Vamp U (2011)

<strong class="MovieTitle">Vamp U</strong> (2011)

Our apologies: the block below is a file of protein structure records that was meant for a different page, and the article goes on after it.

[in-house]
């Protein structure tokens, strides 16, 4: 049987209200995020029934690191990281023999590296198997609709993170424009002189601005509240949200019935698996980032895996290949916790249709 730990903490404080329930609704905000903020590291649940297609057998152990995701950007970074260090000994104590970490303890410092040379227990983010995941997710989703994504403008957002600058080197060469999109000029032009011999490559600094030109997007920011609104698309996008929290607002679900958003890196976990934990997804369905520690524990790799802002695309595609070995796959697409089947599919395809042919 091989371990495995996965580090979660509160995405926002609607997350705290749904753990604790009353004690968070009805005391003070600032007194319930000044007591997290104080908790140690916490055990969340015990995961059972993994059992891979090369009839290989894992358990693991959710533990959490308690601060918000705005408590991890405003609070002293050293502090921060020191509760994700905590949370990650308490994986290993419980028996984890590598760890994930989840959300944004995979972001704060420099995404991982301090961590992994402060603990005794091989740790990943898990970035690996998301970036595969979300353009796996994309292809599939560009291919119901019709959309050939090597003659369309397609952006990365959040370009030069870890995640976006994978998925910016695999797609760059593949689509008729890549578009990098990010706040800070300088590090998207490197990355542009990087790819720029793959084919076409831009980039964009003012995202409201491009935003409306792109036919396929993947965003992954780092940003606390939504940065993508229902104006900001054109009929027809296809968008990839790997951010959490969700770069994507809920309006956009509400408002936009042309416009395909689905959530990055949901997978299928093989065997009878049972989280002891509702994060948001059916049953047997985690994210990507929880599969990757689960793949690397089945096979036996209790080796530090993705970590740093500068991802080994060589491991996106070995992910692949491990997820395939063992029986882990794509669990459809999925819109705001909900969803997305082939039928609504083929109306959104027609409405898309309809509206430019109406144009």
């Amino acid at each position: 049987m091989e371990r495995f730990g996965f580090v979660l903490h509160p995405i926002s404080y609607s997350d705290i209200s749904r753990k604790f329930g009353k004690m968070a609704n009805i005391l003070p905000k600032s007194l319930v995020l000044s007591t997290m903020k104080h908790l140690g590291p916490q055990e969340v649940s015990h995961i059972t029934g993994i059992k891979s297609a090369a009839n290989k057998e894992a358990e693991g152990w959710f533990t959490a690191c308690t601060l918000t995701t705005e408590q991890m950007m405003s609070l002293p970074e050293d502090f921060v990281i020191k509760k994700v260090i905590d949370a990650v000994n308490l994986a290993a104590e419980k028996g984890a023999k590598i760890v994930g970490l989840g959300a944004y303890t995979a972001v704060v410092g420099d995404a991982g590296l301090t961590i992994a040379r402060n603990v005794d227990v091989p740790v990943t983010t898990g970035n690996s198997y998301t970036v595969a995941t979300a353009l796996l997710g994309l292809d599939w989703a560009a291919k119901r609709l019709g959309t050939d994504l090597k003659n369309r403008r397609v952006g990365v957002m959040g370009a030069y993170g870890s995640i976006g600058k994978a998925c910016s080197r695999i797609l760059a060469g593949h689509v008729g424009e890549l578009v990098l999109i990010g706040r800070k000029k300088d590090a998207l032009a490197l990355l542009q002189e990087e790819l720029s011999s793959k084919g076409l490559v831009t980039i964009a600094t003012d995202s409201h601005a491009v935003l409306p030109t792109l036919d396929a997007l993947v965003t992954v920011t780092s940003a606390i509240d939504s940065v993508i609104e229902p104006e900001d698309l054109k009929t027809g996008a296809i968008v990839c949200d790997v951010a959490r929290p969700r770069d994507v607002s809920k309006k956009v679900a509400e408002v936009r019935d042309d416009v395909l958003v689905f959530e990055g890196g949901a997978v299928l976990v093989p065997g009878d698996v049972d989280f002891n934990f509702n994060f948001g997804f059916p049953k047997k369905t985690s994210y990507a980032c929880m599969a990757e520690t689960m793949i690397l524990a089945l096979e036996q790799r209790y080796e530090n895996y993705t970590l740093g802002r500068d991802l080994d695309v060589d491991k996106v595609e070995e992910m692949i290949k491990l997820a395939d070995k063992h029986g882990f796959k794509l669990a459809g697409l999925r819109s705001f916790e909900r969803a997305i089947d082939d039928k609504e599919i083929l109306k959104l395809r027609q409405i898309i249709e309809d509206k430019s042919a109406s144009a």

(On Cable TV, January 2014) The obvious jokey review here is that vampire comedy Vamp U truly sucks, but that’s not quite enough to capture the lack of humor that so often kills this film. The low production budget is obvious in the lack of visual ambition and often-clumsy way the scenes are blocked and edited. That could have forgiven with a better script, but Vamp U is tormented by a truly ineffective sense of humor: the shot-per-shot pacing of the film often pauses for unexplainable reasons, until you realize that the last line is supposed to be a joke and the viewers are supposed to be laughing. The duds are loud and numerous, and they’re never as annoying as where they’re supposed to be recurring gags: The “Wayne Gretsky” naming thing never works, and neither do the “Amish” or the breaking-guitar bits. The actors are decidedly not at the top of their profession (although Adam Johnson and Julie Gonzalo have a few good moments), but the script does them no favours by establishing faintly obnoxious characters. The first act of Vamp U takes forever to set up the film’s most interesting question, and nearly each meager plot point taking two or three scenes to be established as if the viewers couldn’t be trusted to keep up with the film’s already glacial pacing. The action picks up in the last half-hour, but then Vamp U turns disturbingly misogynistic as three big guys take turns to graphically slaughter a large number of young women. (They’re supposed to be vampires, but that doesn’t make it any less troublesome to watch. Added to the ick-factor of a professor sleeping with a student earlier in the film, it doesn’t make for a film that you’d recommend to others.) At times, Vamp U is so amateurish that it threatens the most basic willing suspension of disbelief: it’s nowhere as good as the similar Transymania (which is saying something) and its most redeeming quality may be that it makes many other low-budget witless comedies look good in comparison. What, you say that Kickstarter was instrumental in finishing the film? Well huh…

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